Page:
All this is to say that arriving at MIT for my Masters, my head was filled with questions, doubts, and possibilities. Working in the lab I felt I was asked to be only the highly rational, positivist side of myself. In the end this felt too fractured and by the end of my masters I had decided to lift the limitations of science from my practice and pursue my interests in a self-directed way. Art felt like exactly the right context to do this.

LD: Today, much of art abandons the dictates of medium specificity and attempts to intervene into life, which means existing within other disciplines and merging them.  It’s clear with works like, Singular OscillationsNested Voids, and One Roll of Weightlessness (among others) that you do just this. What is your ‘professional’ relationship to the scientific community? Are you in anyway acknowledged?

BP: I don’t consider myself part of the scientific community any more. I certainly interact with that community for projects, but as your first question hints at, my priorities have shifted away from that arena. I am fortunately conversant in technical/scientific conversations, but it would be wrong of me to currently claim I’m an engineer. I respect the skill of engineers too much for that.

My masters’ research on spacesuit design was continued by other students after I left MIT, and is most likely referenced in current spacesuit design literature, but other than that I leave the publication of the technical aspects of my work in the hands of my technical collaborators. I certainly hope that our collaborations have bearing on the scientific or technical communities, but they are in a stronger position to determine if or how that is the case. I do not gauge the success or failure of my work in those terms.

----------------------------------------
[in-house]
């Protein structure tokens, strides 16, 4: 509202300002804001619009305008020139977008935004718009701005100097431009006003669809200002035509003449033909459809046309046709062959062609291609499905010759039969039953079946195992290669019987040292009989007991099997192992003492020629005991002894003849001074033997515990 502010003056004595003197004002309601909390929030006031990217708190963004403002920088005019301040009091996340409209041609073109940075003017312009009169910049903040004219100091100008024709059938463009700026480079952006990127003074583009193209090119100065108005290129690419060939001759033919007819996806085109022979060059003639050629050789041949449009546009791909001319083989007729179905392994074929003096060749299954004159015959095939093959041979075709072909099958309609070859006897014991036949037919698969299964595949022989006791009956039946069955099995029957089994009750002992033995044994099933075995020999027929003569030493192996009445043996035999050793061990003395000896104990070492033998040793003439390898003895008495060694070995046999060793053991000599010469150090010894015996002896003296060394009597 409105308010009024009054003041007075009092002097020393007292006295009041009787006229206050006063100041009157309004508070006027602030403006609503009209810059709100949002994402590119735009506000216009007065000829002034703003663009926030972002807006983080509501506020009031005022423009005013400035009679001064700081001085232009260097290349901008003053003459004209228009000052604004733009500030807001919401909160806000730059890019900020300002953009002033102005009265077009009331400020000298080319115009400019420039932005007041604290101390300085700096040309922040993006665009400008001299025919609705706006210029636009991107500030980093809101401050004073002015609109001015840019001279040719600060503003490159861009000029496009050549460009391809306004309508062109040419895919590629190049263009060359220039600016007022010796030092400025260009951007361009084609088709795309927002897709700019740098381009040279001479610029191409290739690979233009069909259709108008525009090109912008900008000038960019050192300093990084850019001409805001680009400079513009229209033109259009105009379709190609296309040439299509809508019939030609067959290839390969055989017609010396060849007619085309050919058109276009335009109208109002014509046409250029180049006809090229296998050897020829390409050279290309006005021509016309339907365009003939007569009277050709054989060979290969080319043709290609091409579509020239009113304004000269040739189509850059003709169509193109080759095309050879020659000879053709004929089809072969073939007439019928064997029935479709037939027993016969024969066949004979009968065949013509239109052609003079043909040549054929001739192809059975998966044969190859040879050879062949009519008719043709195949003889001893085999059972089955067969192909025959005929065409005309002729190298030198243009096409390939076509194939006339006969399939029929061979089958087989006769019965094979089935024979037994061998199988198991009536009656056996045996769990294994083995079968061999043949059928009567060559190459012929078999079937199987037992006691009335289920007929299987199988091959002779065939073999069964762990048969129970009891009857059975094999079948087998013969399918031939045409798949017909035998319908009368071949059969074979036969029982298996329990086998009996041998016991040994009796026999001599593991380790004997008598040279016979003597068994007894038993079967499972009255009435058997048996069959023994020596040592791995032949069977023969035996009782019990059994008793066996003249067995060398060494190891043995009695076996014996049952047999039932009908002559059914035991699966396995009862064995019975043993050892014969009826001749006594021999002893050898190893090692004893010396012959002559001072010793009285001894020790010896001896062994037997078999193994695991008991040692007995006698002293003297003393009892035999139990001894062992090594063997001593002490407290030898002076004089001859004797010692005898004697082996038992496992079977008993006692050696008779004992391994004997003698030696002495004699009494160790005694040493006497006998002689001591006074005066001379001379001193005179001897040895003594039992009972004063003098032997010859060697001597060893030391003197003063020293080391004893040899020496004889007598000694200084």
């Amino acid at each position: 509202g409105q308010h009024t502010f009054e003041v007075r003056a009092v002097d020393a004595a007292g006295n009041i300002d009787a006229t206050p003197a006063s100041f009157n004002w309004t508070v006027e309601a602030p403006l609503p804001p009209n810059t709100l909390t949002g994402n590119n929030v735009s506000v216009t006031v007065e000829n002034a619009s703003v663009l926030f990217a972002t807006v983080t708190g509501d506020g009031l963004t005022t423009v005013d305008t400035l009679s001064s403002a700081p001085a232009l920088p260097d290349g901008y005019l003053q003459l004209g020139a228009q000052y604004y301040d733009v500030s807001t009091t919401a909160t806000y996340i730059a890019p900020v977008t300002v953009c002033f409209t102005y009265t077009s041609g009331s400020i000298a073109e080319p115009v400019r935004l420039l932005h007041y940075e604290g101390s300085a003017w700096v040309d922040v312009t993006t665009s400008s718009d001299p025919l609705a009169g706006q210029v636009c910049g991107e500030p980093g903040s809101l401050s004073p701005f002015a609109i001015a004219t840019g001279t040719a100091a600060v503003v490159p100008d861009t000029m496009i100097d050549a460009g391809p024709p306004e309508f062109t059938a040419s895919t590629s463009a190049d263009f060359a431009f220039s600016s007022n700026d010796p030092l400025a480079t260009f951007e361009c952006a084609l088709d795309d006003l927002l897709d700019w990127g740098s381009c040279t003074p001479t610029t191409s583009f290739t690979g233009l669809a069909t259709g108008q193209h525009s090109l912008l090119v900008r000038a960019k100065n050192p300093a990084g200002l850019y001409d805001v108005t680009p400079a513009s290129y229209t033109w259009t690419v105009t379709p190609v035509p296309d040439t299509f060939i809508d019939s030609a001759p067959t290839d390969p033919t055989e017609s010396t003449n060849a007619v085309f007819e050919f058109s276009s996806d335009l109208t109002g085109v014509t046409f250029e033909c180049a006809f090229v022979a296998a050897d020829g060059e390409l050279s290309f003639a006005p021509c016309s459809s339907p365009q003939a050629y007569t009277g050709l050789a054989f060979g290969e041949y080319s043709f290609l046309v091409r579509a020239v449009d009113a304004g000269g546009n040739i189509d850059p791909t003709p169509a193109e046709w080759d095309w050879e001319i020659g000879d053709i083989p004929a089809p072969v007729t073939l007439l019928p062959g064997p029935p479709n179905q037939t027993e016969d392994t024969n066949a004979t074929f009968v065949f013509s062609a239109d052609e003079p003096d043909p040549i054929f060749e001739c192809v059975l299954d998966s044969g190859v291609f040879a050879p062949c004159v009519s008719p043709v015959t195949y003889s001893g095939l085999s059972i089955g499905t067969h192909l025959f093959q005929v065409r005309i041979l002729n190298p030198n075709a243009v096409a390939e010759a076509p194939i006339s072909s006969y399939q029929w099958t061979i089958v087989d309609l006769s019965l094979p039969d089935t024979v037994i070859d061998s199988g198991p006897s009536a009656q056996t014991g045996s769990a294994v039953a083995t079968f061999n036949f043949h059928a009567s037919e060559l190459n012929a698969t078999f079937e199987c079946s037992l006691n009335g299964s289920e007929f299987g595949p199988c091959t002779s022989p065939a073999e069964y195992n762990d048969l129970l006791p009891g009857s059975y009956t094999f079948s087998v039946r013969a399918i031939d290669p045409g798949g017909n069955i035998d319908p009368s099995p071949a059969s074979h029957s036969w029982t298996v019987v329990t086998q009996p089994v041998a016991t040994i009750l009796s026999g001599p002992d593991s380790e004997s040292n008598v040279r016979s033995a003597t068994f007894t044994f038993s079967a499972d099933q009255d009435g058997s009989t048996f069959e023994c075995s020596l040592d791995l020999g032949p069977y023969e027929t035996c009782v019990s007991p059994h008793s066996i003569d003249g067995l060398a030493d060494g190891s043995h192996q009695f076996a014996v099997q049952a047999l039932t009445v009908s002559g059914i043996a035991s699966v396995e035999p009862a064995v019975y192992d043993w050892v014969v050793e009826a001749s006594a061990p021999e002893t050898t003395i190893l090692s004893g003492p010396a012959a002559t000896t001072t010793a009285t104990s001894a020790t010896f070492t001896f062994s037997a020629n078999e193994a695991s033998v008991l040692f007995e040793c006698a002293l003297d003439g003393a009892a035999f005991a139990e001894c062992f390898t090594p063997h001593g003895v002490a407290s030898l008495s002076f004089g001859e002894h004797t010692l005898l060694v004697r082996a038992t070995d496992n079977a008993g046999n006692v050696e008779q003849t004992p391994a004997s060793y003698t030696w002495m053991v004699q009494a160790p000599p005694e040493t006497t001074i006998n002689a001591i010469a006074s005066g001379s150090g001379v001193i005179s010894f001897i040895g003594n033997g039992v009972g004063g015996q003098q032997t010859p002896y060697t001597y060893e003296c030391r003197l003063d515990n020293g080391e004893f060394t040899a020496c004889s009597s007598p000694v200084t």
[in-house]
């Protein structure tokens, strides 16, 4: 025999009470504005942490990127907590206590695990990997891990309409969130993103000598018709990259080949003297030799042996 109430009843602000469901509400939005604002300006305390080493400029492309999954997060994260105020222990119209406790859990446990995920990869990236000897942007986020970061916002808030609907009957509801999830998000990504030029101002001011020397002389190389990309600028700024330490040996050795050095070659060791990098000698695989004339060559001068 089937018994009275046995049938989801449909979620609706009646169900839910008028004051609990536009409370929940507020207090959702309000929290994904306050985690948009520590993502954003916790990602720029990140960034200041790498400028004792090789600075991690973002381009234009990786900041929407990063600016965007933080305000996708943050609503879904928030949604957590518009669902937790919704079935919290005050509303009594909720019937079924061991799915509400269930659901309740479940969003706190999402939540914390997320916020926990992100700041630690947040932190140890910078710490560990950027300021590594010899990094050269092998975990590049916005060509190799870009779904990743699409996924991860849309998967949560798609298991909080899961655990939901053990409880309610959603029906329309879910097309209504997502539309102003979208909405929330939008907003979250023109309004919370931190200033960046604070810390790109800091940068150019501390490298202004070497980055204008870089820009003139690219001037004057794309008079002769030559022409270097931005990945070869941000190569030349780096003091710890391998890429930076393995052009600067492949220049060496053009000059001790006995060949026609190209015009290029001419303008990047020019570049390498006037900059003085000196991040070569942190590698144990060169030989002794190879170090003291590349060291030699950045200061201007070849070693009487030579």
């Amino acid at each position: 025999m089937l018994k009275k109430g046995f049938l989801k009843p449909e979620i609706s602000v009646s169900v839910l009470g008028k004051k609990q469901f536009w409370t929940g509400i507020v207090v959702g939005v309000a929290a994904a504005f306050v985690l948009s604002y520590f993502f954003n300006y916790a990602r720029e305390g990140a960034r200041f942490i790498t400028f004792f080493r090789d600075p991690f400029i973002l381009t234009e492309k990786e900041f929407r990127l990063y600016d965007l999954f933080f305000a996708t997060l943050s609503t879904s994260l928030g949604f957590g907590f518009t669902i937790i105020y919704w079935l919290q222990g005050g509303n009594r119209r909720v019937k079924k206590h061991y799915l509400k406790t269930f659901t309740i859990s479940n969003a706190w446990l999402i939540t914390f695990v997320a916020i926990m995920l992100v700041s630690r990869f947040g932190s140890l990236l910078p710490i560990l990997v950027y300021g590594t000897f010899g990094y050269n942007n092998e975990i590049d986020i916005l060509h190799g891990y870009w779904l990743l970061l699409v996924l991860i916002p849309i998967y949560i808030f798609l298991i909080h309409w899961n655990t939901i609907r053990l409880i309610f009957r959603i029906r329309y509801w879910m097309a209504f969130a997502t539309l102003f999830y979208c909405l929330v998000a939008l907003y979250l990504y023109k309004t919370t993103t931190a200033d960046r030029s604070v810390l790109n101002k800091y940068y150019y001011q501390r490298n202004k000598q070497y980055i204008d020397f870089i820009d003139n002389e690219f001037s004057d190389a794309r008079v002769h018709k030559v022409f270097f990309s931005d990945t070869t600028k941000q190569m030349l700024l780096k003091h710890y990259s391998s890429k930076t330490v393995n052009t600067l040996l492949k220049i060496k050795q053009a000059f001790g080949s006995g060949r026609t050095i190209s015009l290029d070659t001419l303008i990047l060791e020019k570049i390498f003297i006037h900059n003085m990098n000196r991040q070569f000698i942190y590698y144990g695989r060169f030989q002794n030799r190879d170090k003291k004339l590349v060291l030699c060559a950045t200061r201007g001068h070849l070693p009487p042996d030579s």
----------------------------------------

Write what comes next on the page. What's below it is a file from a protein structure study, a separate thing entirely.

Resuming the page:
Speed of Lights, Video still, 2006

LD: Western society (at least a large majority of it) since the 19th century has largely been influenced by a positivist philosophy of sorts. Your work is literally evident of this philosophical system, specifically in your continual investigation of sensory experience. But, rather than undertake the pragmatics of scientific experiment you re-negotiate its utility through play. You briefly presented similar thoughts at the ISDC conference in 2006 and I’m wondering if you could you further extrapolate on these notions of uselessness and pointlessness? How can one navigate the spectrum of use, progress and play?

BP: It’s interesting you connect positivism with sensory experience as I usually think of it in terms of measurement and falsification, which to me feels disconnected from experience. Of course there are many forms of positivism, but my dedication is to experience and unanswerable questions. As I stated before, I am not so interested in producing unfalsifiable statements as I am in probing possibility and belief, raising questions and rich complexity in the process. This feels like the way to open up meaningful exchange and learning. Answers often feel like the ending of a conversation (as we have all experienced with the ubiquitous use of Google searches on mobile platforms while trying to have an exchange with another person).